Arthur Hugh Clough: The Critical Heritage

By Michael Thorpe | Go to book overview

POEMS BY ARTHUR HUGH CLOUGH (1862)

(including Amours de Voyage, first published, Atlantic Monthly, 1858)

24.

Francis Turner Palgrave’s ‘Memoir’ to The Poems by Arthur Hugh Clough

(1862; 1863)

Palgrave (1824-97) was a poet and critic, a close friend of Tennyson and editor of the Golden Treasury; he was Professor of Poetry at Oxford, 1885-95. The ‘Memoir’ is the final revised version of an article printed in Fraser’s Magazine, LXV, April 1862, 527-36.

Arthur Hugh Clough, born at Liverpool, 1st January 1819, was educated at Rugby. His career there has been sketched by a distinguished schoolfellow, from whose interesting notice the following lines are extracted. Arthur Stanley thus writes:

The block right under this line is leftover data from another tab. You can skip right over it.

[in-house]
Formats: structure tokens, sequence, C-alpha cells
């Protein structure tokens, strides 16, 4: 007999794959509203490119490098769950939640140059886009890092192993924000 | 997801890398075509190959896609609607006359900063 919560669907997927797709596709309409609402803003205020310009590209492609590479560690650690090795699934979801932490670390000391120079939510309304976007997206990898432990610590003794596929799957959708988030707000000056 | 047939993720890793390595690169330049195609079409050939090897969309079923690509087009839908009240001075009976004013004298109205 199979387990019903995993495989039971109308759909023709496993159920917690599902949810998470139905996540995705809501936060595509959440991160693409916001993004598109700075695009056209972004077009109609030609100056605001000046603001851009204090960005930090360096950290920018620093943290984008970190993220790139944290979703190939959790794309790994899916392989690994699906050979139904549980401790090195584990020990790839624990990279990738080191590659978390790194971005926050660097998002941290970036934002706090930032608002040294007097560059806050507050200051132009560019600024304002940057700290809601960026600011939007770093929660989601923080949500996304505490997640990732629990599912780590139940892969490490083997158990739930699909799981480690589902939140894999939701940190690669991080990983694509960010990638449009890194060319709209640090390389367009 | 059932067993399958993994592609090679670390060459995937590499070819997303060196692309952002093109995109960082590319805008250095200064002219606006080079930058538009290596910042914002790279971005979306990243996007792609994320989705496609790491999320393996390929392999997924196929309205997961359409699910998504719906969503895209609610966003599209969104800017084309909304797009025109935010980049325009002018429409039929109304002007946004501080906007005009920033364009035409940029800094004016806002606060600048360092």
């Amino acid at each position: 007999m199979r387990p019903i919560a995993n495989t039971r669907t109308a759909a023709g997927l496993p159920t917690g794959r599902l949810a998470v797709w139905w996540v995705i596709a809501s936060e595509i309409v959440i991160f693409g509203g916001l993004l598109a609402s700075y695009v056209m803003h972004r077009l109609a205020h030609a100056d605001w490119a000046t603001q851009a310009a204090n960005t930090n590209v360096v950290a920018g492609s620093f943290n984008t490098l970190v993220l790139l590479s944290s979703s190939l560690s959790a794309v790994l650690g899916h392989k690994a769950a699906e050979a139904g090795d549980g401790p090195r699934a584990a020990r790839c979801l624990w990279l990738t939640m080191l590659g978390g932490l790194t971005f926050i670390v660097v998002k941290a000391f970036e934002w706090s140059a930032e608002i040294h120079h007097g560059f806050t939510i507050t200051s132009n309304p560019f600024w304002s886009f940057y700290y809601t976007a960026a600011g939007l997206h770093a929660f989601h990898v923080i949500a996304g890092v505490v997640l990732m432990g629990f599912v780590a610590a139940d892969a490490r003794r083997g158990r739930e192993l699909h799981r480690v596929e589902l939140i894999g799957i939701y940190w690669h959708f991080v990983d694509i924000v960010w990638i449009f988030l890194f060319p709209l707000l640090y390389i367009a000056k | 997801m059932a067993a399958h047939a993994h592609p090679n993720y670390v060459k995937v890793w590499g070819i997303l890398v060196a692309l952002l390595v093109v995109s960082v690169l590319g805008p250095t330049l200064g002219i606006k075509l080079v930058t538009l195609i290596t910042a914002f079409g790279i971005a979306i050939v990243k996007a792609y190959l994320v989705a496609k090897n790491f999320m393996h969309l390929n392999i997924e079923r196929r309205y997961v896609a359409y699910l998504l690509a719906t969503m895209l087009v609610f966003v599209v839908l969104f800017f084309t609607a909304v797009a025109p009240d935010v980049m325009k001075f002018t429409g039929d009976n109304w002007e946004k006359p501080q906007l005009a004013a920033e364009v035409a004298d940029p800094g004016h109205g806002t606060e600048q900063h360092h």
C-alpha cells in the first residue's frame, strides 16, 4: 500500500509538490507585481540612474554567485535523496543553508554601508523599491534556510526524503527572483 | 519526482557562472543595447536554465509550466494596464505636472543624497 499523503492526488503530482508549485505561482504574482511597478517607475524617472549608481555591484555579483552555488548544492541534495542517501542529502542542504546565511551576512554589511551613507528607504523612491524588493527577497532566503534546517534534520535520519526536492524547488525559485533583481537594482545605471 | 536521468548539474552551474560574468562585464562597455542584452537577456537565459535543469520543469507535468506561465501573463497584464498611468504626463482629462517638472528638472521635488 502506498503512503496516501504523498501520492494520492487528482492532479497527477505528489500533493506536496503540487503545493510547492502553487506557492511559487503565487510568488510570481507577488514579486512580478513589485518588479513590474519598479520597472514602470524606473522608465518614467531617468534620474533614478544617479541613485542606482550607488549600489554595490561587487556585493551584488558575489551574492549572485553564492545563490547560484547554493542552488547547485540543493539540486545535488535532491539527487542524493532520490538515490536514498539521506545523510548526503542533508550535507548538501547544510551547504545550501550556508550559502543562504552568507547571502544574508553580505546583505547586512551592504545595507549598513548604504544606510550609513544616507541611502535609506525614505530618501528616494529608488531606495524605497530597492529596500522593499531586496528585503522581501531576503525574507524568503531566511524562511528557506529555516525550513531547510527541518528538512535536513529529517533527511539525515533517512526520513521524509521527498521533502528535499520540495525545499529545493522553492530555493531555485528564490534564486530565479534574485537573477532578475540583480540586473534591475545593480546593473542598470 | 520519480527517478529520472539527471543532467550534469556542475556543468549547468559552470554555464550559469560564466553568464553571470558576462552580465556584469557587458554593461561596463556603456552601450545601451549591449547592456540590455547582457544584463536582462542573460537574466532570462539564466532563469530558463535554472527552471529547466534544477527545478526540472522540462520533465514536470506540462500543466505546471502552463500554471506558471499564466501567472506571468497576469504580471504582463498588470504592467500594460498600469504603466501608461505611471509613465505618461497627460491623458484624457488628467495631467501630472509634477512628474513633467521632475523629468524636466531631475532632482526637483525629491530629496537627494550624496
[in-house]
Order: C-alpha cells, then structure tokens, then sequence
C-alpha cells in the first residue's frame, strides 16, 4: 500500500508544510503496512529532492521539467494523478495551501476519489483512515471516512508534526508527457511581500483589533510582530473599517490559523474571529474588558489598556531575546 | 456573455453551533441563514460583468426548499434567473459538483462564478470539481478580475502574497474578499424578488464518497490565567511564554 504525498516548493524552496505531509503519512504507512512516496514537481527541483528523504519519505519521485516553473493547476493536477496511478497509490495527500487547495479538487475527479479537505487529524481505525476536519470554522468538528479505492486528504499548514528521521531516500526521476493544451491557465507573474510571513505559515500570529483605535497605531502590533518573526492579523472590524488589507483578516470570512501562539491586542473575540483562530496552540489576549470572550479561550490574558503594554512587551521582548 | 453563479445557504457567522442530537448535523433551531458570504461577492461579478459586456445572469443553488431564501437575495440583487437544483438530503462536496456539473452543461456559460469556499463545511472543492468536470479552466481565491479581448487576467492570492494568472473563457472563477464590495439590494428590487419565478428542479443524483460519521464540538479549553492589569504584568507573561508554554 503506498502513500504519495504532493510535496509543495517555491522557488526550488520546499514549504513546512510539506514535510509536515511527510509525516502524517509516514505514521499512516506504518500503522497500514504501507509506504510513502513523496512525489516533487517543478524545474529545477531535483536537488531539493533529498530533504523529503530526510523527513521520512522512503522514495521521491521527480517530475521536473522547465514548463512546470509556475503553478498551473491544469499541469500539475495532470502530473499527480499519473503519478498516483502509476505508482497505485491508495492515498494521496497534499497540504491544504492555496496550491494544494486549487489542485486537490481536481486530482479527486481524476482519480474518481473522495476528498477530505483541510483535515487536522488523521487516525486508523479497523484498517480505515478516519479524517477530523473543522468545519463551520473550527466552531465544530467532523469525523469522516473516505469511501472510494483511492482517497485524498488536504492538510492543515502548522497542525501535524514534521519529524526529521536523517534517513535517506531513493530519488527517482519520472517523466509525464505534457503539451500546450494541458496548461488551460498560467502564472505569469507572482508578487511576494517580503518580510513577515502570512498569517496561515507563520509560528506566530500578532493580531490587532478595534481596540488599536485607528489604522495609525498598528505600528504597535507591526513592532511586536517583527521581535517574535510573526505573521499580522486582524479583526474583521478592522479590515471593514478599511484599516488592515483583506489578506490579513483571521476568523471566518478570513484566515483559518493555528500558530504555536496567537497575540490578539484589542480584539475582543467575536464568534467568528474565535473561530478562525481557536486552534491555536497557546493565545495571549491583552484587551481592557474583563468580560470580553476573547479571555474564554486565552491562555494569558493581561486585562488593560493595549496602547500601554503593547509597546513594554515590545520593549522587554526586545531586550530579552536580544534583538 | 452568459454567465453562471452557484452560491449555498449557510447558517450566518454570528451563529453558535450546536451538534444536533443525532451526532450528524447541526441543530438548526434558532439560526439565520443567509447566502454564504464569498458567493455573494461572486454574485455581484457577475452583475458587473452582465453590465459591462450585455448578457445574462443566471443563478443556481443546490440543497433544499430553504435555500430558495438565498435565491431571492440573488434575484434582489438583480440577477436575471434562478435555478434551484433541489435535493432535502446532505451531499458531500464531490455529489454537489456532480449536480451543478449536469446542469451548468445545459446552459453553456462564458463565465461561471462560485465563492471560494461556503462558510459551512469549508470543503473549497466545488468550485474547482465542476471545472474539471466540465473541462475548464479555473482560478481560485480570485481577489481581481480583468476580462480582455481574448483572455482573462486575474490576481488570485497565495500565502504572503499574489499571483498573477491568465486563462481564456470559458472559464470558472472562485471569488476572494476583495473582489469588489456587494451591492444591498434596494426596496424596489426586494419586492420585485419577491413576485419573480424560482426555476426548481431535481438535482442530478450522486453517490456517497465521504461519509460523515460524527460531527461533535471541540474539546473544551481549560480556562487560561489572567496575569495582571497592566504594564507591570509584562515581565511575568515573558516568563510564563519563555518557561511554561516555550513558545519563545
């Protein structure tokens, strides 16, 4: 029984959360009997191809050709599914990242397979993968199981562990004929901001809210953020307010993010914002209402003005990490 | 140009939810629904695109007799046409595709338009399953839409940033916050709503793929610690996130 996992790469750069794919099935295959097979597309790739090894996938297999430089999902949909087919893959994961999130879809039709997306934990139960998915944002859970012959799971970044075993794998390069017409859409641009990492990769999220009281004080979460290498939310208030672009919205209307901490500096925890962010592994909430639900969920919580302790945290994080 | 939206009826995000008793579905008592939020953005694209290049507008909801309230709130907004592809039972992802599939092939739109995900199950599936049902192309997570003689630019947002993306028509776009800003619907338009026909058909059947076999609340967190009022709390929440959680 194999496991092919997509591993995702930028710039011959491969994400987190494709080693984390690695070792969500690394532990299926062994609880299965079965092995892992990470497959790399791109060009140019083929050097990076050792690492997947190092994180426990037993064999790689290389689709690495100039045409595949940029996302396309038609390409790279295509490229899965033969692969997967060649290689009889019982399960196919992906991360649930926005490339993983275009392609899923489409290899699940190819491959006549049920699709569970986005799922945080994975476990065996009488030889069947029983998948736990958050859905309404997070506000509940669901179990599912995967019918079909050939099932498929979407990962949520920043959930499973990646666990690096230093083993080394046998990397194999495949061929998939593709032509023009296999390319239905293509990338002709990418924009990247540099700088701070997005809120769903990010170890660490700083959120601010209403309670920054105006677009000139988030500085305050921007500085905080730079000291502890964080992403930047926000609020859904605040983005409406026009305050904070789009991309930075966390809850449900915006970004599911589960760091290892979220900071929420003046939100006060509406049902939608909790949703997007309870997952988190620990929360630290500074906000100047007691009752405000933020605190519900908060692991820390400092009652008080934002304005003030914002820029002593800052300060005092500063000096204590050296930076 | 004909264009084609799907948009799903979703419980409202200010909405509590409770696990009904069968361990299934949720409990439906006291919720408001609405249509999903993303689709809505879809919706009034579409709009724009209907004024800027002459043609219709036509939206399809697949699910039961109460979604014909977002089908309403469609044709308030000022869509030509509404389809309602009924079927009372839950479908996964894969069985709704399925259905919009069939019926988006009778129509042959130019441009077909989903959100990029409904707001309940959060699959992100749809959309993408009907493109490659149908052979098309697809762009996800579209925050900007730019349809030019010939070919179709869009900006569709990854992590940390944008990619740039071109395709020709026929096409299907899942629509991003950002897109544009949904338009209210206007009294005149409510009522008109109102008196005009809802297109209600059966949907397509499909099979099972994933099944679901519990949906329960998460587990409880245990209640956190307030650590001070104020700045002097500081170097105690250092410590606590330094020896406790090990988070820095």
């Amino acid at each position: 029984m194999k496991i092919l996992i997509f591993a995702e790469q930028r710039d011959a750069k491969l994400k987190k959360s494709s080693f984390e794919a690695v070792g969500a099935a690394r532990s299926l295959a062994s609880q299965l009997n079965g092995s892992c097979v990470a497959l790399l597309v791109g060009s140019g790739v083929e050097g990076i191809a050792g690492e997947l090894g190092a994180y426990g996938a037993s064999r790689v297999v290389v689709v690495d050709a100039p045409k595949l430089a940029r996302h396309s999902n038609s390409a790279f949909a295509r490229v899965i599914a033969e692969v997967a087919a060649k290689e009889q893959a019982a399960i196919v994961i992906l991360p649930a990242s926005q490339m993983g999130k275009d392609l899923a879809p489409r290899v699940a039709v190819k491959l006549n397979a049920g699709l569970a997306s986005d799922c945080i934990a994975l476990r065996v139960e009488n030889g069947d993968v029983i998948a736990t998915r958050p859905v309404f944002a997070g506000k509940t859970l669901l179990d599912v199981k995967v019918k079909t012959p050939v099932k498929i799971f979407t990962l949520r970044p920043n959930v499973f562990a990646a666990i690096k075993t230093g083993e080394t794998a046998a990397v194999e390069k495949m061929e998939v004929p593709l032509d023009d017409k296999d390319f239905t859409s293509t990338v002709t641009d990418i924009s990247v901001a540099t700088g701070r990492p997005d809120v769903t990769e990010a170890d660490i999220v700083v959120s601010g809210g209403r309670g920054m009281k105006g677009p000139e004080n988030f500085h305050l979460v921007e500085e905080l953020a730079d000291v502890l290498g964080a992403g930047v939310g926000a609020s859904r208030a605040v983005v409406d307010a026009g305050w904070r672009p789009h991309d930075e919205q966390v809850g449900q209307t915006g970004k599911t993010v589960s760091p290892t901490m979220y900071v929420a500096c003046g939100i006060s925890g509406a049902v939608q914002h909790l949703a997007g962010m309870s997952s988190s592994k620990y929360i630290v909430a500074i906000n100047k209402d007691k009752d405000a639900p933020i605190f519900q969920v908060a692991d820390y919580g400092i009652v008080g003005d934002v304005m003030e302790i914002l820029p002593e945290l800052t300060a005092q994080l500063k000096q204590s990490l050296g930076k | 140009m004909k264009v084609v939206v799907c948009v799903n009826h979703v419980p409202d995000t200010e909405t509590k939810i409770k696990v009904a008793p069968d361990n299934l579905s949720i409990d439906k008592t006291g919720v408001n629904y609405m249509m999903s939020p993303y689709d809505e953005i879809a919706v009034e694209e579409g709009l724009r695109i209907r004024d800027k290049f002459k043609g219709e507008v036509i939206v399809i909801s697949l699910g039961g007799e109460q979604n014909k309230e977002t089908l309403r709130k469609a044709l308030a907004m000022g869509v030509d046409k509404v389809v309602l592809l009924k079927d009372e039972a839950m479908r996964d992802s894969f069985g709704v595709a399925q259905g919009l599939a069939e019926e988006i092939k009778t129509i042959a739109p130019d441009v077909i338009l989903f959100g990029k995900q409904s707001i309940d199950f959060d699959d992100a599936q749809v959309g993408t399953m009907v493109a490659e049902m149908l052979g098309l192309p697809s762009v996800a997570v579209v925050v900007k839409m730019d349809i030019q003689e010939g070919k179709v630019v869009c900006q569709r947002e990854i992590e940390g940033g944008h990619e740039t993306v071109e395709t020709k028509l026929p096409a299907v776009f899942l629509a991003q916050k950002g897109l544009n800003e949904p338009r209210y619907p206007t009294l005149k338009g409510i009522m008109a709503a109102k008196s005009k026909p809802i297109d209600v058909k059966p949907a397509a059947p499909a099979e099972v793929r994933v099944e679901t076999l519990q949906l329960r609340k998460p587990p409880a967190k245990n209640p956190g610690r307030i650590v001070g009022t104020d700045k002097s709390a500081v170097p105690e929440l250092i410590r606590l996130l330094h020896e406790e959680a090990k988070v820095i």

Of all the scholars at Rugby School, in the time when Arnold’s influence was at its height, there was none who so completely represented the place in all its phases as Clough. He had come there as a very young boy, and gradually worked his way from form to form till he reached the top of the school. He did not, like some of the more distinguished of his contemporaries, hold aloof from the common world of schoolboy life, but mingled freely in the games and sports of his schoolfellows. He received also into an unusually susceptible and eager mind the whole force of that electric shock which Arnold communicated to all his better pupils. Over the career of none of his pupils did Arnold watch with a livelier interest or a more sanguine hope. By none, during those last years of school life, or first years of college life, was that interest more actively reciprocated in the tribute of enthusiastic affection than by Clough.

He came up to Oxford, and carried away the Balliol scholarship with a

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